Donnacha joined the blanket protest on his arrival in the H-Blocks and Mary became involved in mobilising around the prison issue. She and two other women went to the Bishop's house and stood outside in blankets to highlight the prisoners' plight. The Bishop was livid. "A man came across the road to where the women stood and took photos which appeared in the papers very soon afterwards." Mary got involved in the Relatives' Action Committee. "You went on the streets and you'd be beaten off or arrested. We travelled all over Ireland and protested in bare feet and blankets. We learnt about humility and about decency. You also learnt about hypocrisy in society." While the Committee met with a lot of support, they also met with the opposite. "I remember we were standing outside a church. I think it was in Kilkenny and the nuns came out with the children. When they saw us they put the children back into the church and closed the door. Then we were in Sligo another time, in the market square and the only person who came over to us was an old travelling woman. She came over and put ten pence into my hands. She thought we were destitute. She didn't understand that it was a political protest."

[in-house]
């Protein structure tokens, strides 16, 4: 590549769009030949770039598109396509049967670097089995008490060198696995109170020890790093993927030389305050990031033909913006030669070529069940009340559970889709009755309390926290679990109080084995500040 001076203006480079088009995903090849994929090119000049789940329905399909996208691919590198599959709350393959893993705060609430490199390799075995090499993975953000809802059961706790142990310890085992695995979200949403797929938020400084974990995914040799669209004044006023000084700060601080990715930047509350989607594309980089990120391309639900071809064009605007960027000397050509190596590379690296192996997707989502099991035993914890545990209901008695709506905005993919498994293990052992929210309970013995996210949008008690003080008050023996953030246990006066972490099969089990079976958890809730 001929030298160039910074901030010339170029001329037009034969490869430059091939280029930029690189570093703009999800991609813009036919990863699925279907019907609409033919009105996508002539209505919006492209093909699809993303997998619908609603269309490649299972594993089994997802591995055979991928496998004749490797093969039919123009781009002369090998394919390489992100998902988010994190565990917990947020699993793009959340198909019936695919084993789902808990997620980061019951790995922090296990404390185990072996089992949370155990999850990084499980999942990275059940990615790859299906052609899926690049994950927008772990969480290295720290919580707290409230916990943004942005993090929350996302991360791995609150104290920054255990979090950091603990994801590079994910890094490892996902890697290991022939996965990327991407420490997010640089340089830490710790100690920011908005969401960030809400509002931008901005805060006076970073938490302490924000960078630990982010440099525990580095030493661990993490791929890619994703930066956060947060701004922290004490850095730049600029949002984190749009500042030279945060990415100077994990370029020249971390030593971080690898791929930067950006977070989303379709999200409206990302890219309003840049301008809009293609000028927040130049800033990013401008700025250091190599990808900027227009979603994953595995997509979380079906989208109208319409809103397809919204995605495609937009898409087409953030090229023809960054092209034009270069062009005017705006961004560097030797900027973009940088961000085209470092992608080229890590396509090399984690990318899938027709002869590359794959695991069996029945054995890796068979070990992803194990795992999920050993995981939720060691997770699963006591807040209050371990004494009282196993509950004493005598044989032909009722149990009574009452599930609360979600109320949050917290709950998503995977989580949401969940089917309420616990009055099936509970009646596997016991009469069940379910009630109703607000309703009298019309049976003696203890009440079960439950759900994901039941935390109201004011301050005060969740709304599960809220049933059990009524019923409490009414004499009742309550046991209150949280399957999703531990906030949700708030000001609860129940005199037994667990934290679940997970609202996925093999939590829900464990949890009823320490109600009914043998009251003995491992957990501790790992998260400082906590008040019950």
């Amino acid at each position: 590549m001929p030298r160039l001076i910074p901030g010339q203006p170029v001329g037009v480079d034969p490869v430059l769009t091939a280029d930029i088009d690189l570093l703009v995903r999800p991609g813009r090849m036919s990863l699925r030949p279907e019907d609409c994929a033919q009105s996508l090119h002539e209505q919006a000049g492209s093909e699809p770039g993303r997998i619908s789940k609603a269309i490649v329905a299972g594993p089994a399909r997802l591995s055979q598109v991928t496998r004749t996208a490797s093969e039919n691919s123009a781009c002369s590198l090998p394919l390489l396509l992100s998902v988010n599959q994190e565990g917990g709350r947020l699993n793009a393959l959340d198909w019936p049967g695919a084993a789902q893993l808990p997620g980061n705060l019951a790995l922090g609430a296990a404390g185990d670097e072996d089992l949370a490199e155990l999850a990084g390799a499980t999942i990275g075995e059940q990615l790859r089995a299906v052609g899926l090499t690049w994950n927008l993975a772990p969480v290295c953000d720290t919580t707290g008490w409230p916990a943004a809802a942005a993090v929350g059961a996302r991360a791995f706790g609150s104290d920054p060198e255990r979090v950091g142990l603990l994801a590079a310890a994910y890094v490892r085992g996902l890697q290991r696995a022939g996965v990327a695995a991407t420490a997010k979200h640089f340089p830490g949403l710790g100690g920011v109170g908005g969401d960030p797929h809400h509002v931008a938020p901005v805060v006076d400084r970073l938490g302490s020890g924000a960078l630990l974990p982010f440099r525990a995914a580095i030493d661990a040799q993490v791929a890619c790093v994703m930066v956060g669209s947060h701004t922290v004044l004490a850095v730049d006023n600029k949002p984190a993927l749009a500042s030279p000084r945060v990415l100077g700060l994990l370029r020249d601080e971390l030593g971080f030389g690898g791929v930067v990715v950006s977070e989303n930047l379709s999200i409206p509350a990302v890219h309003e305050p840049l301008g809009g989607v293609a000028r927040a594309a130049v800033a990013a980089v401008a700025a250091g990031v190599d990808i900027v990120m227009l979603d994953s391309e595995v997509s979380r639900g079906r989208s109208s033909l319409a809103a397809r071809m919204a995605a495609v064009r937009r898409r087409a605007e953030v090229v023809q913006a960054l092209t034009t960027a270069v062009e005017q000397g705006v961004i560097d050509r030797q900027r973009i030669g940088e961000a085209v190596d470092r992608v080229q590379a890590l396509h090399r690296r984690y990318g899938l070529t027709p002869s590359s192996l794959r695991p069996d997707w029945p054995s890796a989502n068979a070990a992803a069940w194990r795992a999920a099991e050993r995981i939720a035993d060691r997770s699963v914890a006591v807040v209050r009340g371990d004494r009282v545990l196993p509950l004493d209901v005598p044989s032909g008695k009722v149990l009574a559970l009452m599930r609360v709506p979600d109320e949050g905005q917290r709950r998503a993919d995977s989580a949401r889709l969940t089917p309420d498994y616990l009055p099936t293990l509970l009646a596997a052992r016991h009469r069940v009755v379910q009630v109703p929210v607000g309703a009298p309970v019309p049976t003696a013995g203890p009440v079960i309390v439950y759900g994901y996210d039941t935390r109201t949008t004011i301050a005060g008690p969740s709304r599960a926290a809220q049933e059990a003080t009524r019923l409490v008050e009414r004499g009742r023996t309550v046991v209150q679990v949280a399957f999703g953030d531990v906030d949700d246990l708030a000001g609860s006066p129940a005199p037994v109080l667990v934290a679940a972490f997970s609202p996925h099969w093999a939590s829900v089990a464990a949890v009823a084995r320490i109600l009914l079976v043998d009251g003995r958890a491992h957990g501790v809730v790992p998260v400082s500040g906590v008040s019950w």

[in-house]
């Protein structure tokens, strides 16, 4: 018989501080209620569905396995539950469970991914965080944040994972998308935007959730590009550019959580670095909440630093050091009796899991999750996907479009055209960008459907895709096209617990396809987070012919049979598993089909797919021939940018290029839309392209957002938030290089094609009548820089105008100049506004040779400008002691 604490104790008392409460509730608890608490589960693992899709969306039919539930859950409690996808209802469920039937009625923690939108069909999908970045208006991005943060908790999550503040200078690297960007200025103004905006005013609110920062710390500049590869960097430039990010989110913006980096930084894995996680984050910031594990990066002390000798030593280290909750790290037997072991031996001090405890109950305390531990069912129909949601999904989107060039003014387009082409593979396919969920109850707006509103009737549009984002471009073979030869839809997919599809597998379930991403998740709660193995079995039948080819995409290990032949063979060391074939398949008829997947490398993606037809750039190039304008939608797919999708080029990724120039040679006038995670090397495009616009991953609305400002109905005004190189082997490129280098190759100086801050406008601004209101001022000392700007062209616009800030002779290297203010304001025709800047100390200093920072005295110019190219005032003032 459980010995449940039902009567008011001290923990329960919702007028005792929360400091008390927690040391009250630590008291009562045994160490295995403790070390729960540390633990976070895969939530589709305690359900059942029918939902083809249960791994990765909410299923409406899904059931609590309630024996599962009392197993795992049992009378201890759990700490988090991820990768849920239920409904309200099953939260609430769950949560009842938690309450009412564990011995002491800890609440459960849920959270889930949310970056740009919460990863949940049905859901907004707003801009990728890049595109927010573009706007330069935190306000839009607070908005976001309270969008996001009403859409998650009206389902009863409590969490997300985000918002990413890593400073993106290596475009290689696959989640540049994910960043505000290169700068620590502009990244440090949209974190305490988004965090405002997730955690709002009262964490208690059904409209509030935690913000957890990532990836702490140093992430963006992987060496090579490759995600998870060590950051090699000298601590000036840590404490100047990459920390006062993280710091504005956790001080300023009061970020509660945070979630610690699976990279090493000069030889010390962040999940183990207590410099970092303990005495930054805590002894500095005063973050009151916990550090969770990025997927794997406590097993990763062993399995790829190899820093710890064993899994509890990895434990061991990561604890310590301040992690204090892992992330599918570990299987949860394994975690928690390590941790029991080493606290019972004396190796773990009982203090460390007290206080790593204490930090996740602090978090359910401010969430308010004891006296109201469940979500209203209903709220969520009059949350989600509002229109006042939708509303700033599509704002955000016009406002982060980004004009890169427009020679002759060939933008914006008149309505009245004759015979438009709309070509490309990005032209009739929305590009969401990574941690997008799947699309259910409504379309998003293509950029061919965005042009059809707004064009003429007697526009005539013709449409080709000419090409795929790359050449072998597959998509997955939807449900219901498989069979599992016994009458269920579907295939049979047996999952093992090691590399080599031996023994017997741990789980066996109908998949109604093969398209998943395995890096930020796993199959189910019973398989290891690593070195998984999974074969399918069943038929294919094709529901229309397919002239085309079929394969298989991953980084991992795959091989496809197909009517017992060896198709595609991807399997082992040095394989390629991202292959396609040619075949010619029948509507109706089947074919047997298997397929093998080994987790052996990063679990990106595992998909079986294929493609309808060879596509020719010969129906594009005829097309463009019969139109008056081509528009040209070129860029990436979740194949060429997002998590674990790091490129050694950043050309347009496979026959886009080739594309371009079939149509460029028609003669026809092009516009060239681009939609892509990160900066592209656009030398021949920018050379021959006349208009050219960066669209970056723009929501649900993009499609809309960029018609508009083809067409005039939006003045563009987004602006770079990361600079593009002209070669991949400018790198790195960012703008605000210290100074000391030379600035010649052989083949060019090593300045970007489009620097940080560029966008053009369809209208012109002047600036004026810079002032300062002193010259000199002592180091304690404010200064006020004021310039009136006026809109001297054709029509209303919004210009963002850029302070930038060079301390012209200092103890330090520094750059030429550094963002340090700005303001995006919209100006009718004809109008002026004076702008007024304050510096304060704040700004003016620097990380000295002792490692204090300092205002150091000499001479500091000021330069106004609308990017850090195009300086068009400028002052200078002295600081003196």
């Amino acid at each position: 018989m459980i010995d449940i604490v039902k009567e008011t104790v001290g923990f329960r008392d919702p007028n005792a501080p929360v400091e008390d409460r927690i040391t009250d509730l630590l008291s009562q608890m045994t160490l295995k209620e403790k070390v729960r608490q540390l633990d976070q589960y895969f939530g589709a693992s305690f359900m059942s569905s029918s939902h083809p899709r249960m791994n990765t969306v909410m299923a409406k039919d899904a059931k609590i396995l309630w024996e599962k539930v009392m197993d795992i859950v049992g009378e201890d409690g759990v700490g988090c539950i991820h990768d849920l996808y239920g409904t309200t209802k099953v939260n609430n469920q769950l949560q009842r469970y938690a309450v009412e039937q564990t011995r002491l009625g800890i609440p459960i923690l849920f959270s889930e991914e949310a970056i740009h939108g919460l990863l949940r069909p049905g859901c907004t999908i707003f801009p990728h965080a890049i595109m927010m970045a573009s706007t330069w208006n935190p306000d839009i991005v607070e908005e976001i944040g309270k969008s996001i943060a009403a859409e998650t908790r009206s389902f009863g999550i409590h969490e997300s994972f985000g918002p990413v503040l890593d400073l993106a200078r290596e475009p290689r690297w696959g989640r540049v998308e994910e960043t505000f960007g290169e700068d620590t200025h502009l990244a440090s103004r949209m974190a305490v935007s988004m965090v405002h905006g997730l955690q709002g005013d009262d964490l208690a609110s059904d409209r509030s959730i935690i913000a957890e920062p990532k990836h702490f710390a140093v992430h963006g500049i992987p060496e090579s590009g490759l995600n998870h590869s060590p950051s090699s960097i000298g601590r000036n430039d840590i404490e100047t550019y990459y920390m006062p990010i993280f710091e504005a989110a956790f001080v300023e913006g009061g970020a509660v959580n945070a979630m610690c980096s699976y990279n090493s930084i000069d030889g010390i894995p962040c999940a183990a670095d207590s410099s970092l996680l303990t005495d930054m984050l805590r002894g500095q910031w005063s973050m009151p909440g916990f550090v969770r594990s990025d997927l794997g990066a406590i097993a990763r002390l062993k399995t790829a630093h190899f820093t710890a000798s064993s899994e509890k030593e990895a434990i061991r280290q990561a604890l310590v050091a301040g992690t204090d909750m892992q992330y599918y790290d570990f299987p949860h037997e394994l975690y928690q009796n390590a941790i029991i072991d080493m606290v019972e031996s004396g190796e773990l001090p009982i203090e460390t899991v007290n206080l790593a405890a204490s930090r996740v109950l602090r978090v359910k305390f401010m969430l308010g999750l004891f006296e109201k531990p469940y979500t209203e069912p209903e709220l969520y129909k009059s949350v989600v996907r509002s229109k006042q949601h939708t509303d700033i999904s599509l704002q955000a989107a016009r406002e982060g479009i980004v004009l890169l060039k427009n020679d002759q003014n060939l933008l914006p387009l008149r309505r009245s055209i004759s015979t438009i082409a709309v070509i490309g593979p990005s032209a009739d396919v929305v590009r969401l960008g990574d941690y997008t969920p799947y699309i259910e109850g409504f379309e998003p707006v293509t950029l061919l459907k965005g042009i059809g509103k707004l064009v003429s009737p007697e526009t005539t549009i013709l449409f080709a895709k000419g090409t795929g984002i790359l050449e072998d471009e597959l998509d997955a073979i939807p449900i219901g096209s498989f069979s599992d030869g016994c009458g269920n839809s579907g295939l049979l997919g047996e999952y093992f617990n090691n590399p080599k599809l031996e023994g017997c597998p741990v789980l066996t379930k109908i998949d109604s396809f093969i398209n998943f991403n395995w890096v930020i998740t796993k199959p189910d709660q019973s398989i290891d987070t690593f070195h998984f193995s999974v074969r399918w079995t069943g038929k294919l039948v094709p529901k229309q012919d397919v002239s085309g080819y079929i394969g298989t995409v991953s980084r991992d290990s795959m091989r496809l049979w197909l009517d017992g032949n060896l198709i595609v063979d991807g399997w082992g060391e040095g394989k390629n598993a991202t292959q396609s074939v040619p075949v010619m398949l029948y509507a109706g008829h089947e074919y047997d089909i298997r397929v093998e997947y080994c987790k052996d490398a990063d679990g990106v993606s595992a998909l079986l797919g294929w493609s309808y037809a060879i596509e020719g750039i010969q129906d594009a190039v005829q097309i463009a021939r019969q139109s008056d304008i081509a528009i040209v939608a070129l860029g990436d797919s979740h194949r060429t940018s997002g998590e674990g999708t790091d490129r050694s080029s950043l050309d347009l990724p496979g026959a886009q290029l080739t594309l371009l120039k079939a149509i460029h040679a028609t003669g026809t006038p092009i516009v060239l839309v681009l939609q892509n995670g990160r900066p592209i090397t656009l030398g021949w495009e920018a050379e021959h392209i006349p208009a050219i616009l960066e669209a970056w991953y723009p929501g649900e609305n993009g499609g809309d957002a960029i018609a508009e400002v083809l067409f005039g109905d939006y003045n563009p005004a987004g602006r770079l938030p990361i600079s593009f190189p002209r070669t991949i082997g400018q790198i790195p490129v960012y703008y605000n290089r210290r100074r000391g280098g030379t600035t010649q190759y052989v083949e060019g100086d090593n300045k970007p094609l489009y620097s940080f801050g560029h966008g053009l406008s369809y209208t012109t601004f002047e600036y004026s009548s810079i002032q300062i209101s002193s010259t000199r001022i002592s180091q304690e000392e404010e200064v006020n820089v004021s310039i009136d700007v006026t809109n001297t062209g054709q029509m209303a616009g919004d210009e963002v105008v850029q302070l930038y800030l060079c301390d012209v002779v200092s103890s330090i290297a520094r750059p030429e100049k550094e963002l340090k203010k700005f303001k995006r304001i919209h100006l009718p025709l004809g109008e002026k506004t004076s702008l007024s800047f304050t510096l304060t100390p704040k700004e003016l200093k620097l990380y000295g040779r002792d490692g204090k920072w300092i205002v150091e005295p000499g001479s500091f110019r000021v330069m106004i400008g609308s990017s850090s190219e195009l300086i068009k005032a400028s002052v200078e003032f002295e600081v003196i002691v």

Women like Mary Nelis and Bernadette McMullan, mother of POWs Jackie and Michael McMullan, travelled to Europe, the United States and England to highlight the prison issue at home. Of Bernadette McMullan she said: "Bernadette was a very strong woman. We took our campaign to anyone who would have us."

Then came 1980 and the first hunger strike. "We thought we could resolve it if we campaigned hard enough. We threw ourselves into it." Mary recalled the snowy evening in Derry when she learnt that this hunger strike had ended. There was a phone call from Fr Denis Faul to that effect. "The news was greeted with a mixture of relief and joy for Raymond McCartney's family but there was an element of uncertainty and anxiety as it wasn't clear whether or not the five demands had been conceded." Soon enough it became clear that the prisoners had got nothing. On Fr Faul's involvement in the 1980 and '81 hunger strikes, Mary said: "It was as if Fr Faul had done a somersault overnight, as if someone had gotten to him. I could understand that as a priest he would want to see an end to the hunger strikes in order to prevent further loss of life. But then later he issued a letter to the paper urging people to inform on the IRA. That finished him for me."